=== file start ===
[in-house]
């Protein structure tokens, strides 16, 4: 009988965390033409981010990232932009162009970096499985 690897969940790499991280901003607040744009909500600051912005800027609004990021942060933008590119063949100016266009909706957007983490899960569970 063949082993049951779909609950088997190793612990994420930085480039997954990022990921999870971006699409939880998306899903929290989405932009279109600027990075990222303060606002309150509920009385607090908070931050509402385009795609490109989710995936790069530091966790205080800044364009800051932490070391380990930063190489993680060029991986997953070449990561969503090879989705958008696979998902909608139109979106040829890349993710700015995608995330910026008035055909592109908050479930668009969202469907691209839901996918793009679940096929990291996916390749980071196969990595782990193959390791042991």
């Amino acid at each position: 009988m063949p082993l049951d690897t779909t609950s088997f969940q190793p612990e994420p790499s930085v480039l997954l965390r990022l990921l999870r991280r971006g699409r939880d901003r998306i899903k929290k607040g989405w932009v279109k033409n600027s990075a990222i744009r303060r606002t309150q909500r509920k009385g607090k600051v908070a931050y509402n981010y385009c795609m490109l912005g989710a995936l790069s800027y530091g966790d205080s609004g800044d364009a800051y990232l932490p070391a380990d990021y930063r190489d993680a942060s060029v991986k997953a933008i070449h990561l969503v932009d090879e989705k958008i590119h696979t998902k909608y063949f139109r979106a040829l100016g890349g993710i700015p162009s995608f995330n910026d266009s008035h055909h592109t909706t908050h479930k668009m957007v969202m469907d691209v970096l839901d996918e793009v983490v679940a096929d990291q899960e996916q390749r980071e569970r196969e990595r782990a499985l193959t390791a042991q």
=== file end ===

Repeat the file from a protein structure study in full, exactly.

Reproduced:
[in-house]
């Protein structure tokens, strides 16, 4: 009988965390033409981010990232932009162009970096499985 690897969940790499991280901003607040744009909500600051912005800027609004990021942060933008590119063949100016266009909706957007983490899960569970 063949082993049951779909609950088997190793612990994420930085480039997954990022990921999870971006699409939880998306899903929290989405932009279109600027990075990222303060606002309150509920009385607090908070931050509402385009795609490109989710995936790069530091966790205080800044364009800051932490070391380990930063190489993680060029991986997953070449990561969503090879989705958008696979998902909608139109979106040829890349993710700015995608995330910026008035055909592109908050479930668009969202469907691209839901996918793009679940096929990291996916390749980071196969990595782990193959390791042991």
């Amino acid at each position: 009988m063949p082993l049951d690897t779909t609950s088997f969940q190793p612990e994420p790499s930085v480039l997954l965390r990022l990921l999870r991280r971006g699409r939880d901003r998306i899903k929290k607040g989405w932009v279109k033409n600027s990075a990222i744009r303060r606002t309150q909500r509920k009385g607090k600051v908070a931050y509402n981010y385009c795609m490109l912005g989710a995936l790069s800027y530091g966790d205080s609004g800044d364009a800051y990232l932490p070391a380990d990021y930063r190489d993680a942060s060029v991986k997953a933008i070449h990561l969503v932009d090879e989705k958008i590119h696979t998902k909608y063949f139109r979106a040829l100016g890349g993710i700015p162009s995608f995330n910026d266009s008035h055909h592109t909706t908050h479930k668009m957007v969202m469907d691209v970096l839901d996918e793009v983490v679940a096929d990291q899960e996916q390749r980071e569970r196969e990595r782990a499985l193959t390791a042991q």